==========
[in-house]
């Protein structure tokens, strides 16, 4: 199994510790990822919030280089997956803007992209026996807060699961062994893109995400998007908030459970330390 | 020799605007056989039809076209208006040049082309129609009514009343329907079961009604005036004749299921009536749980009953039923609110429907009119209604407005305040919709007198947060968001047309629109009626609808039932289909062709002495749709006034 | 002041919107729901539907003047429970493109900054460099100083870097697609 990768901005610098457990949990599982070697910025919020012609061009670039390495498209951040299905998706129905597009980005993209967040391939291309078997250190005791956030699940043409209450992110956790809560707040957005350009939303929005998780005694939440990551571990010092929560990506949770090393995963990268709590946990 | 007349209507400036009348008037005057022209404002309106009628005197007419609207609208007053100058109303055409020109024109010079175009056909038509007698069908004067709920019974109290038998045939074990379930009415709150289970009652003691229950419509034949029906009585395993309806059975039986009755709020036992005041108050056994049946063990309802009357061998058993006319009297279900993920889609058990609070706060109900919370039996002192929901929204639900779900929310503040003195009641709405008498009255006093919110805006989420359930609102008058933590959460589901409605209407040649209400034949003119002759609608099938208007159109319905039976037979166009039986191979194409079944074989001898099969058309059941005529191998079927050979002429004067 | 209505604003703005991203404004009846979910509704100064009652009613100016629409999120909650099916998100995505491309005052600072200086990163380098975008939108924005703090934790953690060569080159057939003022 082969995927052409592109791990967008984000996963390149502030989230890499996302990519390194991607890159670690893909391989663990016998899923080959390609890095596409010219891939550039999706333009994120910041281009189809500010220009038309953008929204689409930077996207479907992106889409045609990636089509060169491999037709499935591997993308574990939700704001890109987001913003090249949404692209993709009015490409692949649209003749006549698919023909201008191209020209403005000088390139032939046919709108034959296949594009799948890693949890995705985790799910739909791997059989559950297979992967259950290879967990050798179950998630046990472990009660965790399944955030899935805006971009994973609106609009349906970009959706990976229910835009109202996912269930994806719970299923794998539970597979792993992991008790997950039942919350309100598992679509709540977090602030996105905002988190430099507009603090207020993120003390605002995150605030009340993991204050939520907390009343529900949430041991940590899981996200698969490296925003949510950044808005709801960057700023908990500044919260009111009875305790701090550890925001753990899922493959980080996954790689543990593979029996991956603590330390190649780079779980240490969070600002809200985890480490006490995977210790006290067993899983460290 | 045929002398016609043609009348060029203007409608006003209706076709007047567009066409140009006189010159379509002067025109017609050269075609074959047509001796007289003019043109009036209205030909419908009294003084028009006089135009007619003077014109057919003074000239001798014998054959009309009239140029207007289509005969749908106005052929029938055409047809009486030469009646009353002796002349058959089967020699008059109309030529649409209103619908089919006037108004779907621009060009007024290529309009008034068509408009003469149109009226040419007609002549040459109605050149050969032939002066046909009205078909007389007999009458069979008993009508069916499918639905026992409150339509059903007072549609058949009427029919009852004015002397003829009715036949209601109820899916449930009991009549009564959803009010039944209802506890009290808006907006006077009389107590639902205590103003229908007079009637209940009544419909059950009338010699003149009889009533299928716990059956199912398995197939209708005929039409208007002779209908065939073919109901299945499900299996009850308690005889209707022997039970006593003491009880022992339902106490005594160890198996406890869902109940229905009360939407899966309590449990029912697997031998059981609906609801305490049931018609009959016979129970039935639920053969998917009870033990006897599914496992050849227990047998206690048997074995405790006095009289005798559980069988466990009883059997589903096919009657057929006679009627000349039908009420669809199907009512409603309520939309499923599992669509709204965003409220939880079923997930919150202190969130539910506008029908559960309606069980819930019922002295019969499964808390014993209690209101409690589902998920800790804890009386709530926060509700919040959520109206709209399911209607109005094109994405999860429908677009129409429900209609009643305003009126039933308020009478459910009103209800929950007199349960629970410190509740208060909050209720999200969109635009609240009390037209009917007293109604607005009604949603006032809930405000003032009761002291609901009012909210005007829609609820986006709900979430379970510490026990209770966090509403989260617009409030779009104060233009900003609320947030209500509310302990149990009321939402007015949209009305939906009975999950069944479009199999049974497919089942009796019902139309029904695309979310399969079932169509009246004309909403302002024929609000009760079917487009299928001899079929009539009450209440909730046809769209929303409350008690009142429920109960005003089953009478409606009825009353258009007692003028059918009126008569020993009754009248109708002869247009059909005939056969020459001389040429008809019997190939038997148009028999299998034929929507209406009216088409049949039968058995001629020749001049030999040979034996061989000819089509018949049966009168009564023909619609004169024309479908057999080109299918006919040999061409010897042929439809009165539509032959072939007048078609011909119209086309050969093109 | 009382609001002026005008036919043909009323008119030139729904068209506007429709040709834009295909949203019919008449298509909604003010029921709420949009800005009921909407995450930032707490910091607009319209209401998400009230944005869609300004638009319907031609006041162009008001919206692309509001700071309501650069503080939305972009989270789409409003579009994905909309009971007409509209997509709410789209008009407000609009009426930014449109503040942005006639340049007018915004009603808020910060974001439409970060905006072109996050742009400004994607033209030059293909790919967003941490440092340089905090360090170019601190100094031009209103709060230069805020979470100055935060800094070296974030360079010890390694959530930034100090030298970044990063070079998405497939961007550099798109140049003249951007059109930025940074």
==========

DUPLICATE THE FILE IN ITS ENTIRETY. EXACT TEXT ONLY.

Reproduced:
[in-house]
């Protein structure tokens, strides 16, 4: 199994510790990822919030280089997956803007992209026996807060699961062994893109995400998007908030459970330390 | 020799605007056989039809076209208006040049082309129609009514009343329907079961009604005036004749299921009536749980009953039923609110429907009119209604407005305040919709007198947060968001047309629109009626609808039932289909062709002495749709006034 | 002041919107729901539907003047429970493109900054460099100083870097697609 990768901005610098457990949990599982070697910025919020012609061009670039390495498209951040299905998706129905597009980005993209967040391939291309078997250190005791956030699940043409209450992110956790809560707040957005350009939303929005998780005694939440990551571990010092929560990506949770090393995963990268709590946990 | 007349209507400036009348008037005057022209404002309106009628005197007419609207609208007053100058109303055409020109024109010079175009056909038509007698069908004067709920019974109290038998045939074990379930009415709150289970009652003691229950419509034949029906009585395993309806059975039986009755709020036992005041108050056994049946063990309802009357061998058993006319009297279900993920889609058990609070706060109900919370039996002192929901929204639900779900929310503040003195009641709405008498009255006093919110805006989420359930609102008058933590959460589901409605209407040649209400034949003119002759609608099938208007159109319905039976037979166009039986191979194409079944074989001898099969058309059941005529191998079927050979002429004067 | 209505604003703005991203404004009846979910509704100064009652009613100016629409999120909650099916998100995505491309005052600072200086990163380098975008939108924005703090934790953690060569080159057939003022 082969995927052409592109791990967008984000996963390149502030989230890499996302990519390194991607890159670690893909391989663990016998899923080959390609890095596409010219891939550039999706333009994120910041281009189809500010220009038309953008929204689409930077996207479907992106889409045609990636089509060169491999037709499935591997993308574990939700704001890109987001913003090249949404692209993709009015490409692949649209003749006549698919023909201008191209020209403005000088390139032939046919709108034959296949594009799948890693949890995705985790799910739909791997059989559950297979992967259950290879967990050798179950998630046990472990009660965790399944955030899935805006971009994973609106609009349906970009959706990976229910835009109202996912269930994806719970299923794998539970597979792993992991008790997950039942919350309100598992679509709540977090602030996105905002988190430099507009603090207020993120003390605002995150605030009340993991204050939520907390009343529900949430041991940590899981996200698969490296925003949510950044808005709801960057700023908990500044919260009111009875305790701090550890925001753990899922493959980080996954790689543990593979029996991956603590330390190649780079779980240490969070600002809200985890480490006490995977210790006290067993899983460290 | 045929002398016609043609009348060029203007409608006003209706076709007047567009066409140009006189010159379509002067025109017609050269075609074959047509001796007289003019043109009036209205030909419908009294003084028009006089135009007619003077014109057919003074000239001798014998054959009309009239140029207007289509005969749908106005052929029938055409047809009486030469009646009353002796002349058959089967020699008059109309030529649409209103619908089919006037108004779907621009060009007024290529309009008034068509408009003469149109009226040419007609002549040459109605050149050969032939002066046909009205078909007389007999009458069979008993009508069916499918639905026992409150339509059903007072549609058949009427029919009852004015002397003829009715036949209601109820899916449930009991009549009564959803009010039944209802506890009290808006907006006077009389107590639902205590103003229908007079009637209940009544419909059950009338010699003149009889009533299928716990059956199912398995197939209708005929039409208007002779209908065939073919109901299945499900299996009850308690005889209707022997039970006593003491009880022992339902106490005594160890198996406890869902109940229905009360939407899966309590449990029912697997031998059981609906609801305490049931018609009959016979129970039935639920053969998917009870033990006897599914496992050849227990047998206690048997074995405790006095009289005798559980069988466990009883059997589903096919009657057929006679009627000349039908009420669809199907009512409603309520939309499923599992669509709204965003409220939880079923997930919150202190969130539910506008029908559960309606069980819930019922002295019969499964808390014993209690209101409690589902998920800790804890009386709530926060509700919040959520109206709209399911209607109005094109994405999860429908677009129409429900209609009643305003009126039933308020009478459910009103209800929950007199349960629970410190509740208060909050209720999200969109635009609240009390037209009917007293109604607005009604949603006032809930405000003032009761002291609901009012909210005007829609609820986006709900979430379970510490026990209770966090509403989260617009409030779009104060233009900003609320947030209500509310302990149990009321939402007015949209009305939906009975999950069944479009199999049974497919089942009796019902139309029904695309979310399969079932169509009246004309909403302002024929609000009760079917487009299928001899079929009539009450209440909730046809769209929303409350008690009142429920109960005003089953009478409606009825009353258009007692003028059918009126008569020993009754009248109708002869247009059909005939056969020459001389040429008809019997190939038997148009028999299998034929929507209406009216088409049949039968058995001629020749001049030999040979034996061989000819089509018949049966009168009564023909619609004169024309479908057999080109299918006919040999061409010897042929439809009165539509032959072939007048078609011909119209086309050969093109 | 009382609001002026005008036919043909009323008119030139729904068209506007429709040709834009295909949203019919008449298509909604003010029921709420949009800005009921909407995450930032707490910091607009319209209401998400009230944005869609300004638009319907031609006041162009008001919206692309509001700071309501650069503080939305972009989270789409409003579009994905909309009971007409509209997509709410789209008009407000609009009426930014449109503040942005006639340049007018915004009603808020910060974001439409970060905006072109996050742009400004994607033209030059293909790919967003941490440092340089905090360090170019601190100094031009209103709060230069805020979470100055935060800094070296974030360079010890390694959530930034100090030298970044990063070079998405497939961007550099798109140049003249951007059109930025940074």